“It connects all the surrounding buildings, providing an easy access route from one side of the campus to the other.”
“We had a vision of providing the best on-campus experience for students in Australia so we brought students into the design process. There was more than 9000 hours of student involvement in both the design and overall function of the space.”
Research-based design 
Hewitt said Curtin’s mature building stock required adaption to new pedagogies, and refurbishments at the university show an equal contribution from pedagogy, technology and design in response to contemporary student needs. “A number of universities and institutes have assessed outcomes following change, and in Curtin’s case we have begun to get the feedback from students and staff on the work done in 2012,” he said.
Their Teaching and Learning group use feedback in planning forums and project control, for room selection, planning and technology. “The university looks to the best value for money decisions in all projects. These decisions are not just driven by education budget cuts – they make good asset management sense,” he said.
In transforming a building, HASSELL involves the universities in decision-making about what to retain, discard or change. “We meet with the university, walk through their existing buildings and discuss with their learning and teaching experts which spaces are not reaching their potential,” Gulland said
“We observe how the spaces are currently used and may also speak with students and academics about their needs. We then work with the university on what changes these spaces need and how they could be redesigned to meet the expectations of new generations of both students and academics.”
Dimensions
Gulland said many changes are related to technology as they turn buildings into state-of-the-art teaching and research. “This is done through features such as wireless connections and video links, displaying and responding to course work in “real time”, multiple and flexible points of display,” he said.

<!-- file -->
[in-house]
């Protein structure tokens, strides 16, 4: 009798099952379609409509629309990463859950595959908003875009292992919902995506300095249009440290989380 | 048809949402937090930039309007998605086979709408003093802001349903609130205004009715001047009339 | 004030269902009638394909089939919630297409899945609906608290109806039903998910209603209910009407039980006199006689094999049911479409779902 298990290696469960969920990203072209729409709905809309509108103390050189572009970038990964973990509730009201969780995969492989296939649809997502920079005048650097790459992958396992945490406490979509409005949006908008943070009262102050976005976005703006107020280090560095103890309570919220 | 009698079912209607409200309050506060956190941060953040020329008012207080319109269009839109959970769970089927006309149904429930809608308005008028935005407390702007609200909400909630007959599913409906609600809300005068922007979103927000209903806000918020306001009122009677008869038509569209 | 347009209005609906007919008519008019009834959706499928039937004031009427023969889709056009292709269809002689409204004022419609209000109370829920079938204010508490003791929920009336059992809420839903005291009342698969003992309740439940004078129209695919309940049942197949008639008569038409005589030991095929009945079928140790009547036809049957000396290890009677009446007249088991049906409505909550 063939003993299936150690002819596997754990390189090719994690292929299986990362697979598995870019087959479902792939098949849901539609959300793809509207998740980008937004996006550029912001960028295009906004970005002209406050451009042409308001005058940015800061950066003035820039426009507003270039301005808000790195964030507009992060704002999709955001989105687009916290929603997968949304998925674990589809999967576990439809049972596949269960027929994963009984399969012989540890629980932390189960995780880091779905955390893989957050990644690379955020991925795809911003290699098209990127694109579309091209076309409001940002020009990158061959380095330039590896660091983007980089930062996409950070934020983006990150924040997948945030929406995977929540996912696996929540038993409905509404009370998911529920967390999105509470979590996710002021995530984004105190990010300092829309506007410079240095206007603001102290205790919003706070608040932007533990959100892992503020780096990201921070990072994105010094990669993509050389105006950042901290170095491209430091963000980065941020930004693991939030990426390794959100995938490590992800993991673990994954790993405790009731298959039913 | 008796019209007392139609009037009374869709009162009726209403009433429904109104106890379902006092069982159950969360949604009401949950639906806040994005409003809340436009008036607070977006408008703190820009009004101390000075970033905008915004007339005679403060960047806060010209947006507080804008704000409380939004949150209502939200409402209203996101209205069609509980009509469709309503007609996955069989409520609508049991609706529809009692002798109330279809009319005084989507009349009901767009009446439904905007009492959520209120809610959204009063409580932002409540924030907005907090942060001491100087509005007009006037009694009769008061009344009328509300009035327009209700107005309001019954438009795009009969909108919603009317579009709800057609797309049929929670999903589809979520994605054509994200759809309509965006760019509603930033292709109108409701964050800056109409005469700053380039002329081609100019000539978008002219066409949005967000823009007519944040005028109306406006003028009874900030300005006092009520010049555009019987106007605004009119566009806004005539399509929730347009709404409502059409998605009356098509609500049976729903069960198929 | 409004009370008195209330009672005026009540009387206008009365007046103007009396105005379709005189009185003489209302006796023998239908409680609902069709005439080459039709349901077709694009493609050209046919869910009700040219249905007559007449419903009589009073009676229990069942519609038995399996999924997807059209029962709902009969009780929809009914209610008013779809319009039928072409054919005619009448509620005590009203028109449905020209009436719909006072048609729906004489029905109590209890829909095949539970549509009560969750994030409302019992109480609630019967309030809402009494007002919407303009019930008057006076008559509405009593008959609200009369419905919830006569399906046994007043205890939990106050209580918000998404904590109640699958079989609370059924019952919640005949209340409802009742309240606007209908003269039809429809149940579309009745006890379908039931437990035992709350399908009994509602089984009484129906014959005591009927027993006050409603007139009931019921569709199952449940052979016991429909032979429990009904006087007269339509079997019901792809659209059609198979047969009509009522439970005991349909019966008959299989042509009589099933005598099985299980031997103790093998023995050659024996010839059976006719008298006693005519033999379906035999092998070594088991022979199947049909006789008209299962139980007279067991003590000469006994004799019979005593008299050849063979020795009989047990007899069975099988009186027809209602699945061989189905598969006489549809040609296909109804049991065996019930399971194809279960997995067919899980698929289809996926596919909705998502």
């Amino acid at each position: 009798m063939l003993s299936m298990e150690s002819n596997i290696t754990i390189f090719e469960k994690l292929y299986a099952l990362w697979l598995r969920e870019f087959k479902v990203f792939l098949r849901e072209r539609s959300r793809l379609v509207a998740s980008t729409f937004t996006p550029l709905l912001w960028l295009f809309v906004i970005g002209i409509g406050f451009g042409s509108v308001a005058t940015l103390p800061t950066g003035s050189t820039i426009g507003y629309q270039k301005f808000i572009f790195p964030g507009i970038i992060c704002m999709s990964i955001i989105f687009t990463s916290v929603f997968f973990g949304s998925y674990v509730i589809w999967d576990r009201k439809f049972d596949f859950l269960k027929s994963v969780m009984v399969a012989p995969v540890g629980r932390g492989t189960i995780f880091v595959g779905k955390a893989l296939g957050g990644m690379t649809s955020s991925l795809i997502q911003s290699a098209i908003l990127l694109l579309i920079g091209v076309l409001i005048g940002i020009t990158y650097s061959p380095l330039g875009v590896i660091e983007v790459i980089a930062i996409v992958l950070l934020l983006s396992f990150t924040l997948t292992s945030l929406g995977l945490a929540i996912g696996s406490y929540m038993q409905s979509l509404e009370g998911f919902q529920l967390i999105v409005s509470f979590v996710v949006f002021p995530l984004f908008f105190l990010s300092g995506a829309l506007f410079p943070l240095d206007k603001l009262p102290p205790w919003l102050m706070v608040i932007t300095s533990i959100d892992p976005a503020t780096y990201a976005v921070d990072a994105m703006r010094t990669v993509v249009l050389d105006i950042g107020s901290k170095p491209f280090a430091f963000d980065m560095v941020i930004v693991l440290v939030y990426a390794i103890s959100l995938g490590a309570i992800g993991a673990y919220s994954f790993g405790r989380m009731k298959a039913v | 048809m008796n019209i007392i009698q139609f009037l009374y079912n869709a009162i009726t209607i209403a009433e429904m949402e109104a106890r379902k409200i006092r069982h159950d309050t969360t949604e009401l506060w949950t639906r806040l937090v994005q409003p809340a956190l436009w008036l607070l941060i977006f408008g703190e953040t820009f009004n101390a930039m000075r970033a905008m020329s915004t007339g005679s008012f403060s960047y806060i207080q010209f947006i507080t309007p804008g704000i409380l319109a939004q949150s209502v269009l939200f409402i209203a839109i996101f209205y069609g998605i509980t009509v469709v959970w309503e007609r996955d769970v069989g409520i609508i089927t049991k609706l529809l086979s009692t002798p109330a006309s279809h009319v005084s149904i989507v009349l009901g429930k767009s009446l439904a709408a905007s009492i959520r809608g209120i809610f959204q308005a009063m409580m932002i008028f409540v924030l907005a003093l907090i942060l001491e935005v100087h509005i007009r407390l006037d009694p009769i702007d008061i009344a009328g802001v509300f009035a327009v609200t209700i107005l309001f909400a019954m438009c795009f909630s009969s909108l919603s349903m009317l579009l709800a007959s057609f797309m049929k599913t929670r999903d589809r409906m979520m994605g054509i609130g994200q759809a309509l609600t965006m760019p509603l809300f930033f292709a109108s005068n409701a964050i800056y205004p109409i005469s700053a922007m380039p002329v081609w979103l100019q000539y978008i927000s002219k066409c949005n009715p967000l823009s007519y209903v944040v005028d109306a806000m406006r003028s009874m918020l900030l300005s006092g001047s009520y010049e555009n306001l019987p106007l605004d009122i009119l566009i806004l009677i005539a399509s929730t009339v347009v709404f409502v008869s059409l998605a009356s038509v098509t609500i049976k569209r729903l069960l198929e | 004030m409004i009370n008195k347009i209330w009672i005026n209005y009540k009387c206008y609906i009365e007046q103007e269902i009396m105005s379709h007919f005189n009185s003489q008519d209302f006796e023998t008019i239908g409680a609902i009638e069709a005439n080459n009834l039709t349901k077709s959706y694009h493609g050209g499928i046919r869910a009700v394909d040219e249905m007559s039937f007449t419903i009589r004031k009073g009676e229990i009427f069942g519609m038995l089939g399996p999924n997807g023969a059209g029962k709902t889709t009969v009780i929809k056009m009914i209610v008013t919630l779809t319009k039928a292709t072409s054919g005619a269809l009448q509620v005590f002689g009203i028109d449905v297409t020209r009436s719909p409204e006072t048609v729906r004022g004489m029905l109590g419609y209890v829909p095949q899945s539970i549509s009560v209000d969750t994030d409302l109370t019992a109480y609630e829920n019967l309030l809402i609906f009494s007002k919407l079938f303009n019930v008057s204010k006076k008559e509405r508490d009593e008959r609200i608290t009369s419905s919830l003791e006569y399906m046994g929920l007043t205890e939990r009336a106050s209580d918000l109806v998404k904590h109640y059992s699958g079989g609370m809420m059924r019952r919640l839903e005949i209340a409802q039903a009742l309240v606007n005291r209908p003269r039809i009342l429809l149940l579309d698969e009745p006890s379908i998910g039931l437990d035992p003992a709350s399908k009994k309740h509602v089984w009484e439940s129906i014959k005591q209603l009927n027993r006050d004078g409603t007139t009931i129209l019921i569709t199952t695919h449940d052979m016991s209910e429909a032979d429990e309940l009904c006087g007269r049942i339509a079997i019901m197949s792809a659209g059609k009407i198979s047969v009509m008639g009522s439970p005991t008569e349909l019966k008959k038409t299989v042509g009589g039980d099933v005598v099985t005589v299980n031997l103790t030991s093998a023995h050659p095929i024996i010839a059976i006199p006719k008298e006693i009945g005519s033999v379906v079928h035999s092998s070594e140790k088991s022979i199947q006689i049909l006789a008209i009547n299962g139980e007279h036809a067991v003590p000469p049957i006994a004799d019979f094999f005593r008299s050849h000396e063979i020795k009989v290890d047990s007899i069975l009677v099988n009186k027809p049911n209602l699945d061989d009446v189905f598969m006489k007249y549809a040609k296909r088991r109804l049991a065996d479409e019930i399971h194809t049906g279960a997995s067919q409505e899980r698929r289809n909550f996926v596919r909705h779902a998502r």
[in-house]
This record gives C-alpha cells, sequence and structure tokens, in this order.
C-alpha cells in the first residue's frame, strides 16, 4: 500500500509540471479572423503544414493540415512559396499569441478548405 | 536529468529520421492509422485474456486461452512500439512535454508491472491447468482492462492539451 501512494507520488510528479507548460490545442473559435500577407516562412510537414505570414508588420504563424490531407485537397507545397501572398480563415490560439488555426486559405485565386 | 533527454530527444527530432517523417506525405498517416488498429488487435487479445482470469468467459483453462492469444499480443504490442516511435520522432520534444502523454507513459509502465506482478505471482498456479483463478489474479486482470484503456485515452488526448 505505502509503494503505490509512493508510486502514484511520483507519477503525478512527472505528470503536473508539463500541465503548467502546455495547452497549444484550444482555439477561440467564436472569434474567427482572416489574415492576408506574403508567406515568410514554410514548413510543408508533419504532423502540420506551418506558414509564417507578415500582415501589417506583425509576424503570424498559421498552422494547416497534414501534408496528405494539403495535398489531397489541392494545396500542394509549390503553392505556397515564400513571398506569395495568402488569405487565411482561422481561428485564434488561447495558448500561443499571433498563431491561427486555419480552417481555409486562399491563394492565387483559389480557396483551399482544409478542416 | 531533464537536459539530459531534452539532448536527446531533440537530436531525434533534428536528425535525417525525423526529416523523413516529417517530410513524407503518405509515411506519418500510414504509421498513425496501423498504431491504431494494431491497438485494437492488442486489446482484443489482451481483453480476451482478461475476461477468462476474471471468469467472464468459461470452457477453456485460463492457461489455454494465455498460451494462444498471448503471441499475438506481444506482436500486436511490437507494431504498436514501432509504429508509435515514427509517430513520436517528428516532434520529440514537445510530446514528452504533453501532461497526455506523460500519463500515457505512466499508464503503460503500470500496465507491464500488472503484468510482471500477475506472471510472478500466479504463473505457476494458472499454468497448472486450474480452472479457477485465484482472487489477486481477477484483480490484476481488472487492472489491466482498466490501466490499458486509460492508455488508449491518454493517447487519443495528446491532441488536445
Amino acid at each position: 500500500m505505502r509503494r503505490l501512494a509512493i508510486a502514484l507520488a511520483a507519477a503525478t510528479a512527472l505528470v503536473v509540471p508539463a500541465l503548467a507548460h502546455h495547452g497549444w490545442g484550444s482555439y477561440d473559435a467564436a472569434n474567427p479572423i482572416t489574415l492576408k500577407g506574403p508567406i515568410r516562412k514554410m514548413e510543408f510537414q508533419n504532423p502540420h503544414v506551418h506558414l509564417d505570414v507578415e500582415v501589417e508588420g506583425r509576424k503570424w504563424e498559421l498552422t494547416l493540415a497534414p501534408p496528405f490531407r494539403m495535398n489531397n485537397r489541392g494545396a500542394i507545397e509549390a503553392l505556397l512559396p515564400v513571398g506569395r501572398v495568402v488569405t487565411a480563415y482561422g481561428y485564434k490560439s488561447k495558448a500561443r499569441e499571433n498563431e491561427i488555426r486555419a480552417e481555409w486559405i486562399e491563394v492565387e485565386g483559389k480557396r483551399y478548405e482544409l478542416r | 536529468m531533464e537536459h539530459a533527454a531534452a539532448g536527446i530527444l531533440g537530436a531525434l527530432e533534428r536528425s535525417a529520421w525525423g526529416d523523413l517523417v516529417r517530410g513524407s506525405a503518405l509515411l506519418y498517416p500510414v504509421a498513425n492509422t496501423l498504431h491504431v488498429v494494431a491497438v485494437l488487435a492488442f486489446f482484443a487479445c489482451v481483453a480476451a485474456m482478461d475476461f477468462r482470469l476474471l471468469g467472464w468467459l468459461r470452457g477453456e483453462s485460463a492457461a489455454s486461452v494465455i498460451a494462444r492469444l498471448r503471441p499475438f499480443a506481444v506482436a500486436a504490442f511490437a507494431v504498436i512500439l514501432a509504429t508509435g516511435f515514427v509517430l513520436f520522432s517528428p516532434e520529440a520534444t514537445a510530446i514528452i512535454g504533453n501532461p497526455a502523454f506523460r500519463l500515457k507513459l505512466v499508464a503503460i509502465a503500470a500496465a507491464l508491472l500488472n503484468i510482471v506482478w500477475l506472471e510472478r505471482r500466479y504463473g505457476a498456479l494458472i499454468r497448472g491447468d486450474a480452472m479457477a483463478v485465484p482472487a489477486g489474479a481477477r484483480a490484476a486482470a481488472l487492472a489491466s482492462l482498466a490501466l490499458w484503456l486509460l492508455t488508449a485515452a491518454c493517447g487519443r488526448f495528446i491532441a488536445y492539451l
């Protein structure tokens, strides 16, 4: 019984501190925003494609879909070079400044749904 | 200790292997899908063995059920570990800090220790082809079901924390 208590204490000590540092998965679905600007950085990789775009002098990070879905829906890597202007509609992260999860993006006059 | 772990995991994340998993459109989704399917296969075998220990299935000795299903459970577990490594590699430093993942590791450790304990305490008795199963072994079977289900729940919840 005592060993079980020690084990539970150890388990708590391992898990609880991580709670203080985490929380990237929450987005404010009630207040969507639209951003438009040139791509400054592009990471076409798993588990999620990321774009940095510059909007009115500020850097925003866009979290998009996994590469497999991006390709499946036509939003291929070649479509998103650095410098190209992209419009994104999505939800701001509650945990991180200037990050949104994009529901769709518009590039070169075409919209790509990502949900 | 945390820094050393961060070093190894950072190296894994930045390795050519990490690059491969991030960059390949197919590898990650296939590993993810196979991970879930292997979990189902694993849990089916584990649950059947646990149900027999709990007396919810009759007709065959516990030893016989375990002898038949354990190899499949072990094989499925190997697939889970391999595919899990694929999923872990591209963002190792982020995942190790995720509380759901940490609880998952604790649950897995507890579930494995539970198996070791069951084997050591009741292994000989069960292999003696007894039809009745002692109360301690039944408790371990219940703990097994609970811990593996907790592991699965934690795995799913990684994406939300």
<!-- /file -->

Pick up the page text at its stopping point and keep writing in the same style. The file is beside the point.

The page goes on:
There is also a human dimension to the designs, because consideration is given to natural light and outside views. Through their designs, they also create more opportunities in the space where people can work together flexibly and collaboratively.
“Rather than just having a one-size-fits-all approach to teaching spaces, we can also introduce flexible spaces that can be used for different types of teaching and learning, as needed – whether it is collaborative work, quiet study, group learning, private meetings or a large lecture,” he said.
He said universities are also looking for ways in which learning and research laboratories can be better integrated. “For instance, the University of Queensland is about to open its Advanced Engineering Building that has multiple labs alongside teaching spaces, and gauges integrated into the fabric of the building so students can observe it, to monitor its performance.”
Top universities place a lot of emphasis on pedagogy and the student experience, said Gulland. “Architecture and design can interrogate and interpret these aspirations, and find creative solutions in designing environments that can respond to these challenges.”